Structural Basal Ganglia Correlates of Subjective Fatigue in Middle-Aged and Older Adults

Nikhil Banerjee, Sonya Kaur, Anita Saporta, Sang H. Lee, Noam Alperin, Bonnie E. Levin

Research output: Contribution to journalArticlepeer-review

Abstract

Objective: Fatigue is among the most common complaints in community-dwelling older adults, yet its etiology is poorly understood. Based on models implicating frontostriatal pathways in fatigue pathogenesis, we hypothesized that smaller basal ganglia volume would be associated with higher levels of subjective fatigue and reduced set-shifting in middle-aged and older adults without dementia or other neurologic conditions. Methods: Forty-eight non-demented middle-aged and older adults (Mage = 68.1, SD = 9.4; MMMSE = 27.3, SD = 1.9) completed the Fatigue Symptom Inventory, set-shifting measures, and structural MRI as part of a clinical evaluation for subjective cognitive complaints. Associations were examined cross-sectionally. Results: Linear regression analyses showed that smaller normalized basal ganglia volumes were associated with more severe fatigue (β = −.29, P =.041) and poorer Trail Making Test B-A (TMT B-A) performance (β =.30, P =.033) controlling for depression, sleep quality, vascular risk factors, and global cognitive status. Putamen emerged as a key structure linked with both fatigue (r = −.43, P =.003) and TMT B-A (β =.35, P =.021). The link between total basal ganglia volume and reduced TMT B-A was particularly strong in clinically fatigued patients. Conclusion: This study is among the first to show that reduced basal ganglia volume is an important neurostructural correlate of subjective fatigue in physically able middle-aged and older adults without neurological conditions. Findings suggest that fatigue and rapid set-shifting deficits may share common neural underpinnings involving the basal ganglia, and provide a framework for studying the neuropathogenesis and treatment of subjective fatigue.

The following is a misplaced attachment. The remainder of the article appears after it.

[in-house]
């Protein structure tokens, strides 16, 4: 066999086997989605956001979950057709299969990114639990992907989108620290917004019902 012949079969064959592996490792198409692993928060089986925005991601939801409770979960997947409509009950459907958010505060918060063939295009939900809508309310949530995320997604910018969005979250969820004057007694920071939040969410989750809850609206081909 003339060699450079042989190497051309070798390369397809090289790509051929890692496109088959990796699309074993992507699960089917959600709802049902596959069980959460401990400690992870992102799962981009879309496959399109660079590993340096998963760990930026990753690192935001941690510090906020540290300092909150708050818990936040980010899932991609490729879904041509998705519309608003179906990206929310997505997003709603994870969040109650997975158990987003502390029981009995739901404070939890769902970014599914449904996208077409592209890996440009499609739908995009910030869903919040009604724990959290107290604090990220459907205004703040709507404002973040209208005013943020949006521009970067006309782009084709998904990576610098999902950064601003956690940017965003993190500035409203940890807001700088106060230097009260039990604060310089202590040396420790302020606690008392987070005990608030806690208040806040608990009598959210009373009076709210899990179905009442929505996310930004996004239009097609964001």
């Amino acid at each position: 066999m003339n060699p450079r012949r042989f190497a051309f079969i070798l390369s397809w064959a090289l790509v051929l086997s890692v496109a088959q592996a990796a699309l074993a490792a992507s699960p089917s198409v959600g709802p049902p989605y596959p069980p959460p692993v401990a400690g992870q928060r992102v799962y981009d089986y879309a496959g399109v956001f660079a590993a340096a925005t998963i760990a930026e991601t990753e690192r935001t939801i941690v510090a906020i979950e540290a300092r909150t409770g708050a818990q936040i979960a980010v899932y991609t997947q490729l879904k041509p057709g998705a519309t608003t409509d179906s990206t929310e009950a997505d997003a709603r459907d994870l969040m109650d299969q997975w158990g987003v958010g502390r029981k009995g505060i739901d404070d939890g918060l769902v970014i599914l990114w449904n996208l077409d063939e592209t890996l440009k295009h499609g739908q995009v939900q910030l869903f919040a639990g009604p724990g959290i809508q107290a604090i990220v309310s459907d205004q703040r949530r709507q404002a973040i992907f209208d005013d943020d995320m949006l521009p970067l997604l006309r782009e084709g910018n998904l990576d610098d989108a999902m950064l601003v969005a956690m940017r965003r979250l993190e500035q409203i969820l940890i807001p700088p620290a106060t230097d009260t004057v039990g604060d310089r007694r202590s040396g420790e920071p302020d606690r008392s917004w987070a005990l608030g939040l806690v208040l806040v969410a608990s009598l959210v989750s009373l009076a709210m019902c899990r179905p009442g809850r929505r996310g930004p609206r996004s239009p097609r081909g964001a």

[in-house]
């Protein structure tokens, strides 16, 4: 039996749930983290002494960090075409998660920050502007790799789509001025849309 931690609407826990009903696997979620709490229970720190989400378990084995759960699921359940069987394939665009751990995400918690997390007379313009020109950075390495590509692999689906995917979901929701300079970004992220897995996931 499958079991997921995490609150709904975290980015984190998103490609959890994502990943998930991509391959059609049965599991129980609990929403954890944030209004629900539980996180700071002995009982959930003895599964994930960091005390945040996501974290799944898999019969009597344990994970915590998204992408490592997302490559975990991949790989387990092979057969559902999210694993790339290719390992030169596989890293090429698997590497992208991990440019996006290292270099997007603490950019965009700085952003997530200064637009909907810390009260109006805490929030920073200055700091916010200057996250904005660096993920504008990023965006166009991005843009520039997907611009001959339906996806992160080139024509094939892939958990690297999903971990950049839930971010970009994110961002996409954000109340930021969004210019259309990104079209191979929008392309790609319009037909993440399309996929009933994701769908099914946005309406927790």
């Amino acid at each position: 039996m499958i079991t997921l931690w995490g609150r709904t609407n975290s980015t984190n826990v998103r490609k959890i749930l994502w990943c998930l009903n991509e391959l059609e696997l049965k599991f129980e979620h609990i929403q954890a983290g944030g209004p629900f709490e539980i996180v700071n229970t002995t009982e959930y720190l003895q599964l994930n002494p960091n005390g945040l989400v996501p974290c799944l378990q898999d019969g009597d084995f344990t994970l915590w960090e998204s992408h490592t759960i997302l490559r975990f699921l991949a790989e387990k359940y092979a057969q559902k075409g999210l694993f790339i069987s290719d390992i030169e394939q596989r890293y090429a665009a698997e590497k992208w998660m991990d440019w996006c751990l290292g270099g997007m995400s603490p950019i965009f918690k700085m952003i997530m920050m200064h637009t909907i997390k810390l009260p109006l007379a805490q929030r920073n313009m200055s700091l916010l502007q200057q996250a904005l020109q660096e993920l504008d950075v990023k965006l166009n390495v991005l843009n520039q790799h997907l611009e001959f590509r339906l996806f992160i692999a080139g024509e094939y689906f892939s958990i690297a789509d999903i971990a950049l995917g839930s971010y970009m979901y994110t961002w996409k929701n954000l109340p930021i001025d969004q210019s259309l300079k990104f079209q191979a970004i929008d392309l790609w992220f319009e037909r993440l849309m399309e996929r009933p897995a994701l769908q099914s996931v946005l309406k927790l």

Original languageEnglish (US)
JournalJournal of Geriatric Psychiatry and Neurology
DOIs
StateAccepted/In press - 2022
Externally publishedYes

Keywords

  • basal ganglia
  • fatigue
  • older adults
  • putamen
  • set-shifting

ASJC Scopus subject areas

  • Clinical Neurology
  • Geriatrics and Gerontology
  • Psychiatry and Mental health

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